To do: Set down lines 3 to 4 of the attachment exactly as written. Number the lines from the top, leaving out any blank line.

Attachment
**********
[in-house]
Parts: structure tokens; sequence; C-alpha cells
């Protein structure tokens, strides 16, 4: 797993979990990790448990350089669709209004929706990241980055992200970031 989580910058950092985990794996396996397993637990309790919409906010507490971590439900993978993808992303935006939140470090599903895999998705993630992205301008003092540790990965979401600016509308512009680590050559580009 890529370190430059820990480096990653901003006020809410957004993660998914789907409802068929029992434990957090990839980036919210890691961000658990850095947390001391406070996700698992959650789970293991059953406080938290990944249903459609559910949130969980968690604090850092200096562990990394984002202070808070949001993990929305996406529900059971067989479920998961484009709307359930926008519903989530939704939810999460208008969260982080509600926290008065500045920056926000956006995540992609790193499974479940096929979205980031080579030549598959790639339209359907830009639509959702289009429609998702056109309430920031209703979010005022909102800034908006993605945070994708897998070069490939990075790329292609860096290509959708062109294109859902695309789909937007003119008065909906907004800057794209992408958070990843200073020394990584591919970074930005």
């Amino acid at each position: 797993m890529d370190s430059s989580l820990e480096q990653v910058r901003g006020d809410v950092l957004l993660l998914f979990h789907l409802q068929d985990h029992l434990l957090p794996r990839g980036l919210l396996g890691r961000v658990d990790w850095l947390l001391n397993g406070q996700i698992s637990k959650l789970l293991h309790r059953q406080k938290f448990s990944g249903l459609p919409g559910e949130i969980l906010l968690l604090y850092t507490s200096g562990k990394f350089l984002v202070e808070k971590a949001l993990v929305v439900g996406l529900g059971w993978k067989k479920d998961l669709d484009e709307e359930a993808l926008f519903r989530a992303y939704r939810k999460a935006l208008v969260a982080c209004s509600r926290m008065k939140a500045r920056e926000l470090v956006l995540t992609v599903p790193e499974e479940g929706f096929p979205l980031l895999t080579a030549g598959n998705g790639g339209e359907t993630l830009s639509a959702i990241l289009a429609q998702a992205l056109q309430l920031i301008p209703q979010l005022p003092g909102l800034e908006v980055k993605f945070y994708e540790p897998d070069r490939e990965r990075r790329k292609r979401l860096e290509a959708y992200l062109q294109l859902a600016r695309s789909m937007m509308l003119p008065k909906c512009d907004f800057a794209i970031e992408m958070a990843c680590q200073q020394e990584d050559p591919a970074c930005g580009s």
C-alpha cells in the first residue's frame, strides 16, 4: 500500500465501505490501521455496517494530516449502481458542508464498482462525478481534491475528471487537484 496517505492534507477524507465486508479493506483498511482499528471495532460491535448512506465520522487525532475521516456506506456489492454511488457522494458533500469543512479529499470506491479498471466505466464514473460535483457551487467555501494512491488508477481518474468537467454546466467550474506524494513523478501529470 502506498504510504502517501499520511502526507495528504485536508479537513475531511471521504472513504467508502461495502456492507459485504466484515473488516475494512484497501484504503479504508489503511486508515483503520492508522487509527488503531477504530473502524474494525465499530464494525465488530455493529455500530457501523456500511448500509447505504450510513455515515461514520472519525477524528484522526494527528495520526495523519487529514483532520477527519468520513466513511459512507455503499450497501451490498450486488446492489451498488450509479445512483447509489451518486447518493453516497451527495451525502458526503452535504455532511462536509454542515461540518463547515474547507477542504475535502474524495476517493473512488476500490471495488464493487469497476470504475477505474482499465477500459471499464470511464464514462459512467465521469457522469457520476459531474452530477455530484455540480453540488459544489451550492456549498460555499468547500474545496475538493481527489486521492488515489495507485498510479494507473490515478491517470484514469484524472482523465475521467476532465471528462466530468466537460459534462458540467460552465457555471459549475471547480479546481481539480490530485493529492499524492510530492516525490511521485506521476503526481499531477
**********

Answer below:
């Protein structure tokens, strides 16, 4: 797993979990990790448990350089669709209004929706990241980055992200970031 989580910058950092985990794996396996397993637990309790919409906010507490971590439900993978993808992303935006939140470090599903895999998705993630992205301008003092540790990965979401600016509308512009680590050559580009 890529370190430059820990480096990653901003006020809410957004993660998914789907409802068929029992434990957090990839980036919210890691961000658990850095947390001391406070996700698992959650789970293991059953406080938290990944249903459609559910949130969980968690604090850092200096562990990394984002202070808070949001993990929305996406529900059971067989479920998961484009709307359930926008519903989530939704939810999460208008969260982080509600926290008065500045920056926000956006995540992609790193499974479940096929979205980031080579030549598959790639339209359907830009639509959702289009429609998702056109309430920031209703979010005022909102800034908006993605945070994708897998070069490939990075790329292609860096290509959708062109294109859902695309789909937007003119008065909906907004800057794209992408958070990843200073020394990584591919970074930005």
């Amino acid at each position: 797993m890529d370190s430059s989580l820990e480096q990653v910058r901003g006020d809410v950092l957004l993660l998914f979990h789907l409802q068929d985990h029992l434990l957090p794996r990839g980036l919210l396996g890691r961000v658990d990790w850095l947390l001391n397993g406070q996700i698992s637990k959650l789970l293991h309790r059953q406080k938290f448990s990944g249903l459609p919409g559910e949130i969980l906010l968690l604090y850092t507490s200096g562990k990394f350089l984002v202070e808070k971590a949001l993990v929305v439900g996406l529900g059971w993978k067989k479920d998961l669709d484009e709307e359930a993808l926008f519903r989530a992303y939704r939810k999460a935006l208008v969260a982080c209004s509600r926290m008065k939140a500045r920056e926000l470090v956006l995540t992609v599903p790193e499974e479940g929706f096929p979205l980031l895999t080579a030549g598959n998705g790639g339209e359907t993630l830009s639509a959702i990241l289009a429609q998702a992205l056109q309430l920031i301008p209703q979010l005022p003092g909102l800034e908006v980055k993605f945070y994708e540790p897998d070069r490939e990965r990075r790329k292609r979401l860096e290509a959708y992200l062109q294109l859902a600016r695309s789909m937007m509308l003119p008065k909906c512009d907004f800057a794209i970031e992408m958070a990843c680590q200073q020394e990584d050559p591919a970074c930005g580009s």